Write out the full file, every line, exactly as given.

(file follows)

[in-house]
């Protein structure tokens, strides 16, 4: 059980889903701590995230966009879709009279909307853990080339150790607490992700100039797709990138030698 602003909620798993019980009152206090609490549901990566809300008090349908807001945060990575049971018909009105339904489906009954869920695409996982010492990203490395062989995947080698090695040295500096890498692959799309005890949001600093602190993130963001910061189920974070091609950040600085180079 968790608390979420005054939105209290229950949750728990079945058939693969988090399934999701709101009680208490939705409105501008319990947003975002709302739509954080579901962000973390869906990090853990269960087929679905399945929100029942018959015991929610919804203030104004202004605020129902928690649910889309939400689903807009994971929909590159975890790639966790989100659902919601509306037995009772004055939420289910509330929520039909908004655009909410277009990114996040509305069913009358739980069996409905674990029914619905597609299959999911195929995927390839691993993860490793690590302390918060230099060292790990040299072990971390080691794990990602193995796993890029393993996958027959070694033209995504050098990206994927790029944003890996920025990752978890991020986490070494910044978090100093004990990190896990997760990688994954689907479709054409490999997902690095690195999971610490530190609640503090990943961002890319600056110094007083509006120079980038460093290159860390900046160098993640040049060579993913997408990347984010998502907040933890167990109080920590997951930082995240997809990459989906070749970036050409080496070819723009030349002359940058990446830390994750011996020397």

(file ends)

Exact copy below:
[in-house]
């Protein structure tokens, strides 16, 4: 059980889903701590995230966009879709009279909307853990080339150790607490992700100039797709990138030698 602003909620798993019980009152206090609490549901990566809300008090349908807001945060990575049971018909009105339904489906009954869920695409996982010492990203490395062989995947080698090695040295500096890498692959799309005890949001600093602190993130963001910061189920974070091609950040600085180079 968790608390979420005054939105209290229950949750728990079945058939693969988090399934999701709101009680208490939705409105501008319990947003975002709302739509954080579901962000973390869906990090853990269960087929679905399945929100029942018959015991929610919804203030104004202004605020129902928690649910889309939400689903807009994971929909590159975890790639966790989100659902919601509306037995009772004055939420289910509330929520039909908004655009909410277009990114996040509305069913009358739980069996409905674990029914619905597609299959999911195929995927390839691993993860490793690590302390918060230099060292790990040299072990971390080691794990990602193995796993890029393993996958027959070694033209995504050098990206994927790029944003890996920025990752978890991020986490070494910044978090100093004990990190896990997760990688994954689907479709054409490999997902690095690195999971610490530190609640503090990943961002890319600056110094007083509006120079980038460093290159860390900046160098993640040049060579993913997408990347984010998502907040933890167990109080920590997951930082995240997809990459989906070749970036050409080496070819723009030349002359940058990446830390994750011996020397």